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Variety Stores, Inc v. Wal-Mart Stores, Inc.

United States Court of Appeals, Fourth Circuit

April 24, 2018

VARIETY STORES, INC., a Delaware corporation, Plaintiff - Appellant,
v.
WAL-MART STORES, INC., a Delaware corporation, Defendant-Appellee VARIETY STORES, INC., a Delaware corporation, Plaintiff - Appellee,
v.
WAL-MART STORES, INC., a Delaware corporation, Defendant-Appellant. VARIETY STORES, INC., a Delaware corporation, Plaintiff - Appellee,
v.
WAL-MART STORES, INC., a Delaware corporation, Defendant-Appellant.

          Argued: January 25, 2018

          Appeals from the United States District Court for the Eastern District of North Carolina, at Raleigh. Terrence W. Boyle, District Judge. (5:14-cv-00217-BO)

         ARGUED:

          W. Thad Adams, III, SHUMAKER, LOOP & KENDRICK, LLP, Charlotte, North Carolina, for Appellant/Cross-Appellee.

          Mark S. Puzella, FISH & RICHARDSON P.C., Boston, Massachusetts, for Appellee/Cross-Appellant.

         ON BRIEF:

         Samuel A. Long, Jr., Christina D. Trimmer, SHUMAKER, LOOP & KENDRICK, LLP, Charlotte, North Carolina; Scott P. Shaw, CALL & JENSEN, A PROFESSIONAL CORPORATION, Newport Beach, California, for Appellant/Cross-Appellee.

          William W. Wilkins, Kirsten E. Small, NEXSEN PRUET, LLC, Greenville, South Carolina; John A. Dragseth, Minneapolis, Minnesota, R. David Hosp, Sheryl Koval Garko, Boston, Massachusetts, Elizabeth E. Brenckman, Michael A. Anderson, Jeffrey C. Mok, FISH & RICHARDSON P.C., New York, New York, for Appellee/Cross-Appellant.

          Before KING, FLOYD, and THACKER, Circuit Judges.

          FLOYD, Circuit Judge:

         This appeal arises from a protracted trademark dispute between appellant Variety Stores, Inc. ("Variety"), and cross-appellant and appellee Wal-Mart Stores, Inc. ("Walmart"). The district court granted partial summary judgment in Variety's favor, finding Walmart liable for trademark infringement. Following a subsequent bench trial, the district court ordered Walmart to disgorge $32.5 million in profits made from 16 states and the District of Columbia. The district court denied Variety's request for a separate jury trial to determine additional non-disgorgement damages and ordered Walmart to reimburse Variety for reasonable costs and attorneys' fees. Variety appeals from the district court's calculation of disgorged profits and denial of its request for a jury trial. Walmart cross-appeals from the district court's grant of partial summary judgment in Variety's favor and award of profit disgorgement, costs, and attorneys' fees. Because the district court improperly granted summary judgment in Variety's favor, we dismiss the appeal in part, affirm in part, vacate in part, and remand.

         I.

         This trademark dispute concerns whether Walmart's use of the mark "Backyard Grill" on its grills and grilling supplies infringes on Variety's use of its registered mark, "The Backyard, " and unregistered marks, "Backyard" and "Backyard BBQ, " that it claims it owns.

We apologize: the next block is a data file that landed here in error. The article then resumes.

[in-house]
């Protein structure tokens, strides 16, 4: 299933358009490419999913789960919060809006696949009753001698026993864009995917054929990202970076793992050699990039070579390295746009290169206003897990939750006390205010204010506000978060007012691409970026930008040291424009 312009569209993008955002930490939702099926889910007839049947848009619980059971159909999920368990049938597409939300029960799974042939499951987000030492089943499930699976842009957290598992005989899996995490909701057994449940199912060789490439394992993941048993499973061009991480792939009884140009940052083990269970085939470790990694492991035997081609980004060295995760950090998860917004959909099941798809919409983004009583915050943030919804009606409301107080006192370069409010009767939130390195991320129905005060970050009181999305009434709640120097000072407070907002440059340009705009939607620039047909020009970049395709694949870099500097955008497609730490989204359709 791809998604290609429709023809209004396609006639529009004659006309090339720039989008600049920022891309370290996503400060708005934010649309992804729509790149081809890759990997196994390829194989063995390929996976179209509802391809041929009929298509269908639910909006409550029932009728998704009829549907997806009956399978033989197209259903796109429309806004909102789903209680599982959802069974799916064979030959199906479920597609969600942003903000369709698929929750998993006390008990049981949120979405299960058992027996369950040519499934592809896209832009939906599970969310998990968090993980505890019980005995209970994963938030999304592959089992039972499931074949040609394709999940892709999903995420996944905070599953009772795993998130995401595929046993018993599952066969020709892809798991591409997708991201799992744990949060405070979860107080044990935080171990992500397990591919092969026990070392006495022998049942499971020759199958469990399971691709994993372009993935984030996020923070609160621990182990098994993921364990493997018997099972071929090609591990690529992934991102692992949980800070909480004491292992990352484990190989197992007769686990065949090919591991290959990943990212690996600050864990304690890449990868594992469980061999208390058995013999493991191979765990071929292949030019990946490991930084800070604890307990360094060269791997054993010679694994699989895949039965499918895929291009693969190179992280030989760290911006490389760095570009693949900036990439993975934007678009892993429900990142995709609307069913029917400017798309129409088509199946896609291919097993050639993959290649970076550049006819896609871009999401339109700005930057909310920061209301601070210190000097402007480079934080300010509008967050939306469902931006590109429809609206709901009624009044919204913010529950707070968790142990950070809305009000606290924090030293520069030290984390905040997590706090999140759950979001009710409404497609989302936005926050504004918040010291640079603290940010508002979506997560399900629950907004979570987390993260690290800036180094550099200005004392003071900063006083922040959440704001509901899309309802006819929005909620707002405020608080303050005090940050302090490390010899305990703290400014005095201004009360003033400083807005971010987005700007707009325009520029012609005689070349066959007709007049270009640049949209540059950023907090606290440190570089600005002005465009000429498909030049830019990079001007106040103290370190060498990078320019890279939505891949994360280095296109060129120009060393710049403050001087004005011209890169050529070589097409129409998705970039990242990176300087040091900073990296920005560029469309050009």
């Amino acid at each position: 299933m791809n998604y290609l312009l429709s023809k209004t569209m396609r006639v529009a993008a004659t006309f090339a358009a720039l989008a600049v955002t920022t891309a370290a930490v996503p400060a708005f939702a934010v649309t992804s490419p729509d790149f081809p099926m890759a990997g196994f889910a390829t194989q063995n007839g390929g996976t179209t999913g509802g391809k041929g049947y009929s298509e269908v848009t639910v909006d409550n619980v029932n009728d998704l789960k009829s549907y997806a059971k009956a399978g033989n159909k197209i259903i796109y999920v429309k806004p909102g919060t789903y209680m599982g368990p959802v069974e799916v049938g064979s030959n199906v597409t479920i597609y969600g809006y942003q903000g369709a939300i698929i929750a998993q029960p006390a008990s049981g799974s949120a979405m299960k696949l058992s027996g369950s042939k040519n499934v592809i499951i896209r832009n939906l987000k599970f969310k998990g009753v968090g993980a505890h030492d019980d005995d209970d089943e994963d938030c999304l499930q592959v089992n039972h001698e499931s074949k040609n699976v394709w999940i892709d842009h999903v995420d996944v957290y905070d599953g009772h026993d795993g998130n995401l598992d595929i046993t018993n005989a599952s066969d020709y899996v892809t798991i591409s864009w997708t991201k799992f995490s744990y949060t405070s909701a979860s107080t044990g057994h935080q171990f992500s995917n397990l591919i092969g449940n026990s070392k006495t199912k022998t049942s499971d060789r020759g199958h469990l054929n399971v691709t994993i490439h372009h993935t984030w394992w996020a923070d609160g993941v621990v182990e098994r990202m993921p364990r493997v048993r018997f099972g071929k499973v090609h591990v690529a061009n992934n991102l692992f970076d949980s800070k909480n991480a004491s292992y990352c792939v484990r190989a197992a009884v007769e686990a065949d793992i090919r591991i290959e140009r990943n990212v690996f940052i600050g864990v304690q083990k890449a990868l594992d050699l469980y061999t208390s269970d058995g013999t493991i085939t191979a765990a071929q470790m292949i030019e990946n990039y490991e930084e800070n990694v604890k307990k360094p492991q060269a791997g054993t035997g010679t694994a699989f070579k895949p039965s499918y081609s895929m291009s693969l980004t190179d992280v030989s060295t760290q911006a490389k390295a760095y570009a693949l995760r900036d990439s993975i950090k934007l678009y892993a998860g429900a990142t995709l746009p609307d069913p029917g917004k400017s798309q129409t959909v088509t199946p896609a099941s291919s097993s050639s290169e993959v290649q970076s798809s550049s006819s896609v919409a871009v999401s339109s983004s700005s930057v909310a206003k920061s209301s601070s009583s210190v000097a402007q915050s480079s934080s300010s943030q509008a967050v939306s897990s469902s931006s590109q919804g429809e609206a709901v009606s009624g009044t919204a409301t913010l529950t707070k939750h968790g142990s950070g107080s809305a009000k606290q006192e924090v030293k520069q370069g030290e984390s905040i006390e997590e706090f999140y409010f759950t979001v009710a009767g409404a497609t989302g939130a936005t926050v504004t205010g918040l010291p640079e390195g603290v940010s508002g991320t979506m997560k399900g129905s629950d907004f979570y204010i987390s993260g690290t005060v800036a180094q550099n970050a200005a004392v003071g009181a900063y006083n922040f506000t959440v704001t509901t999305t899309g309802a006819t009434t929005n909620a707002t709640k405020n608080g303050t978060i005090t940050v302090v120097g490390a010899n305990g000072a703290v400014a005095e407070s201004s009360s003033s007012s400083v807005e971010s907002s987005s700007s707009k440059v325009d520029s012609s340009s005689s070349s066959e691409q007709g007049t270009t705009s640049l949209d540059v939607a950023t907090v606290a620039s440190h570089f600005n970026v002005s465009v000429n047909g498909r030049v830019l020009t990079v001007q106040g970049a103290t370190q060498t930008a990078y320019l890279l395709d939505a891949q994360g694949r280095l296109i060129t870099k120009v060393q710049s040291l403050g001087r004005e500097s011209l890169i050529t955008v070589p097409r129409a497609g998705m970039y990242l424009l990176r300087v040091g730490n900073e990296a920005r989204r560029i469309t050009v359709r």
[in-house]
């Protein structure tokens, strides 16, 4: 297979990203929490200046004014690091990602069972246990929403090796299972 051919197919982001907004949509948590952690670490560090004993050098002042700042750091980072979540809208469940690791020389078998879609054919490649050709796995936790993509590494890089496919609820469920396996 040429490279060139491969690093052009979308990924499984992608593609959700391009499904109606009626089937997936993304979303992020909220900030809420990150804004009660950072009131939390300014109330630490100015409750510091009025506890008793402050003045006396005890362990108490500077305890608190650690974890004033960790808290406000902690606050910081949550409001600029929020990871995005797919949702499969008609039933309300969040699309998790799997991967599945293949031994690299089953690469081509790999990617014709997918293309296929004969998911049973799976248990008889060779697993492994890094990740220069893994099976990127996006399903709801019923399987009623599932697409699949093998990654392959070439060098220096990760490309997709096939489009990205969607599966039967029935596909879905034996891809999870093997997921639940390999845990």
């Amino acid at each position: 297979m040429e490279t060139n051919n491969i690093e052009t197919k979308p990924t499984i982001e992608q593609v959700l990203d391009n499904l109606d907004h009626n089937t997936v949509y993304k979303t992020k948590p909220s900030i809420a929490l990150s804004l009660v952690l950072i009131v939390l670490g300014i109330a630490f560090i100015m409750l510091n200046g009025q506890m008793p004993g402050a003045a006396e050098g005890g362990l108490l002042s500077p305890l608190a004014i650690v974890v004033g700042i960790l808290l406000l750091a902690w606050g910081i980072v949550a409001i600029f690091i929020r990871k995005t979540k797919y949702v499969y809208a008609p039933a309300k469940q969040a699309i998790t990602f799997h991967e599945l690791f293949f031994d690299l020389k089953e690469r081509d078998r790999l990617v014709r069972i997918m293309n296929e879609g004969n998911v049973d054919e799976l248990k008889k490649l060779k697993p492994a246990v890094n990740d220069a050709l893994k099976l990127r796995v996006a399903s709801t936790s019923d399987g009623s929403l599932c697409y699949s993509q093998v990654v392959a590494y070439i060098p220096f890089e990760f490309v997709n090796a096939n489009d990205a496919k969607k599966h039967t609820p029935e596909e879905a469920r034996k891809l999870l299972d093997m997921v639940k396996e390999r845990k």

Variety is a Delaware corporation that operates retail stores in 16 states and the District of Columbia and sells various outdoor products, such as lawn and garden equipment, grills, and grilling products. In 1997, Variety purchased Rose's Stores, Inc. ("Rose's"), and acquired its registered trademark "The Backyard" for "retail store services in the field of lawn and garden equipment and supplies." J.A. 61. When Rose's applied for the trademark in 1994, the U.S. Patent and Trademark Office ("USPTO") registered the mark without requiring proof of secondary meaning, which is required when the submitted mark is relatively weak and generally unregistrable. At some point, Variety began using variations of "The Backyard"-"Backyard" and "Backyard BBQ"- for selling not just lawn and garden equipment but also grills and grilling supplies.

         In late 2010, Walmart decided to adopt a private label for its grills and grilling supplies. According to Karen Dineen, Walmart's Senior Director for General Merchandise, [1] at the time, Walmart was selling its grilling products under multiple manufacturer names and concluded that having one uniform label would improve branding and lower costs. Walmart's branding team embarked on an iterative development process of generating a list of brand names, performing a legal clearance for trademarks, and conducting surveys to gauge customer reactions to those names.

         Walmart considered brand names such as "Grill Works, " "Backyard Barbeque, "[2]and "Backyard BBQ, " but it ultimately adopted "Backyard Grill" as the name for its grills. Dineen testified that Walmart's legal team advised the branding team not to adopt "Grill Works, " "Backyard Barbeque, " and "Backyard BBQ." In a subsequent declaration, Dineen noted that Walmart knew that Variety owned the federal trademark registration for "The Backyard" mark for lawn and garden equipment and supplies. Dineen further submitted, however, that "Walmart was not aware of any of Variety's claimed unregistered or 'common law' uses of marks incorporating the word 'backyard' in connection with any products, including lawn and garden products." J.A. 1515. Dineen also explained that Walmart typically "comparison shop[s]" in its large competitors' stores, such as Lowe's and Home Depot, and that it was unlikely that "somebody from [Walmart] would have gone to a Variety store somewhere just see how they were using their mark." Walmart Opening Br. 25; see also J.A. 1612.